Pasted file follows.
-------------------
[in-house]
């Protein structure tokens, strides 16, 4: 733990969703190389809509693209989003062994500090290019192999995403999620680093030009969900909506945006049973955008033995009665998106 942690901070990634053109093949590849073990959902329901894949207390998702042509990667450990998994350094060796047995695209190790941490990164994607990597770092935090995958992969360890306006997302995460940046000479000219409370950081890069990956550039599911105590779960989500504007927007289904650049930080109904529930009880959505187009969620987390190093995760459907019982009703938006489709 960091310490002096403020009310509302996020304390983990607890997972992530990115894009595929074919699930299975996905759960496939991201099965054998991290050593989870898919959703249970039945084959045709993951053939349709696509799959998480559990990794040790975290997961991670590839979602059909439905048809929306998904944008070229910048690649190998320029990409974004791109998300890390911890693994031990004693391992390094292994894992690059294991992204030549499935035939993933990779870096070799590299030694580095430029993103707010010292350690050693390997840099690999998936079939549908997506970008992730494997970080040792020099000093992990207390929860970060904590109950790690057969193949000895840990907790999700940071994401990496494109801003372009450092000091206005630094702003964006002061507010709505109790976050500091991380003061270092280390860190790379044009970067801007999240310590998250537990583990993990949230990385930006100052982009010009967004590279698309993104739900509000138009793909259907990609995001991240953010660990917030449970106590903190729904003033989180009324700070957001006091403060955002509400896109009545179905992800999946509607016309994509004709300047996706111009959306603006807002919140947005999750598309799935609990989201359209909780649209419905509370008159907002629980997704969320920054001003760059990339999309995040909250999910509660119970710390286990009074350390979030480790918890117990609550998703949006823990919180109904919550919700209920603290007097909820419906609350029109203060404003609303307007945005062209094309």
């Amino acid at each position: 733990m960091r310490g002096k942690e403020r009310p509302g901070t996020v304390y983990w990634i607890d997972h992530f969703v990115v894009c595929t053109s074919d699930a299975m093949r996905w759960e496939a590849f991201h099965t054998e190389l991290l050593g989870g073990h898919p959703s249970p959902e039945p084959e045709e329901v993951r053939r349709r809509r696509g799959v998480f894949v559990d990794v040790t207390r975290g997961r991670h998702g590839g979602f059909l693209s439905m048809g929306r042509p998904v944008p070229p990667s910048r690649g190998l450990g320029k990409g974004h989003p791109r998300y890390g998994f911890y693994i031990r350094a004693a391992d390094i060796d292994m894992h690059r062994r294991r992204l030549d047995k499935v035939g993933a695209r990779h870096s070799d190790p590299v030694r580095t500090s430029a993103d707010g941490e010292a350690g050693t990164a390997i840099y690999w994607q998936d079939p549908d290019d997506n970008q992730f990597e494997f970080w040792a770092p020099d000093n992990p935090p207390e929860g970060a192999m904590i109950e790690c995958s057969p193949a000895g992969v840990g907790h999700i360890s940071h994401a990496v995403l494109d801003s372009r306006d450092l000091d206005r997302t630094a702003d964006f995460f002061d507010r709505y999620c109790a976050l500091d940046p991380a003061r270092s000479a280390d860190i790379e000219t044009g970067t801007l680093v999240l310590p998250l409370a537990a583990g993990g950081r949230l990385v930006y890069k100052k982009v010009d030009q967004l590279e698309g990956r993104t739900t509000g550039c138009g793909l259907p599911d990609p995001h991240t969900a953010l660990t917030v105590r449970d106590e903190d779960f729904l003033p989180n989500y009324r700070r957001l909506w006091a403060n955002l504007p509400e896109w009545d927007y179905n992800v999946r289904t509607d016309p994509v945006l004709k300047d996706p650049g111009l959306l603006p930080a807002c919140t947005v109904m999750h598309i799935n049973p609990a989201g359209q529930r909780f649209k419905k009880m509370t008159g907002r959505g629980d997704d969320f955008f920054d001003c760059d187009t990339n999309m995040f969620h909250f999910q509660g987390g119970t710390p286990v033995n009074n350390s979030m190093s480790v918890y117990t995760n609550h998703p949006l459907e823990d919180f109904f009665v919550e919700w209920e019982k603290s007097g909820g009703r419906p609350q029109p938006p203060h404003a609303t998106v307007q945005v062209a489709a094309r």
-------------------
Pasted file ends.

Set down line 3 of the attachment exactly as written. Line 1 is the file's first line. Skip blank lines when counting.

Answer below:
């Amino acid at each position: 733990m960091r310490g002096k942690e403020r009310p509302g901070t996020v304390y983990w990634i607890d997972h992530f969703v990115v894009c595929t053109s074919d699930a299975m093949r996905w759960e496939a590849f991201h099965t054998e190389l991290l050593g989870g073990h898919p959703s249970p959902e039945p084959e045709e329901v993951r053939r349709r809509r696509g799959v998480f894949v559990d990794v040790t207390r975290g997961r991670h998702g590839g979602f059909l693209s439905m048809g929306r042509p998904v944008p070229p990667s910048r690649g190998l450990g320029k990409g974004h989003p791109r998300y890390g998994f911890y693994i031990r350094a004693a391992d390094i060796d292994m894992h690059r062994r294991r992204l030549d047995k499935v035939g993933a695209r990779h870096s070799d190790p590299v030694r580095t500090s430029a993103d707010g941490e010292a350690g050693t990164a390997i840099y690999w994607q998936d079939p549908d290019d997506n970008q992730f990597e494997f970080w040792a770092p020099d000093n992990p935090p207390e929860g970060a192999m904590i109950e790690c995958s057969p193949a000895g992969v840990g907790h999700i360890s940071h994401a990496v995403l494109d801003s372009r306006d450092l000091d206005r997302t630094a702003d964006f995460f002061d507010r709505y999620c109790a976050l500091d940046p991380a003061r270092s000479a280390d860190i790379e000219t044009g970067t801007l680093v999240l310590p998250l409370a537990a583990g993990g950081r949230l990385v930006y890069k100052k982009v010009d030009q967004l590279e698309g990956r993104t739900t509000g550039c138009g793909l259907p599911d990609p995001h991240t969900a953010l660990t917030v105590r449970d106590e903190d779960f729904l003033p989180n989500y009324r700070r957001l909506w006091a403060n955002l504007p509400e896109w009545d927007y179905n992800v999946r289904t509607d016309p994509v945006l004709k300047d996706p650049g111009l959306l603006p930080a807002c919140t947005v109904m999750h598309i799935n049973p609990a989201g359209q529930r909780f649209k419905k009880m509370t008159g907002r959505g629980d997704d969320f955008f920054d001003c760059d187009t990339n999309m995040f969620h909250f999910q509660g987390g119970t710390p286990v033995n009074n350390s979030m190093s480790v918890y117990t995760n609550h998703p949006l459907e823990d919180f109904f009665v919550e919700w209920e019982k603290s007097g909820g009703r419906p609350q029109p938006p203060h404003a609303t998106v307007q945005v062209a489709a094309r």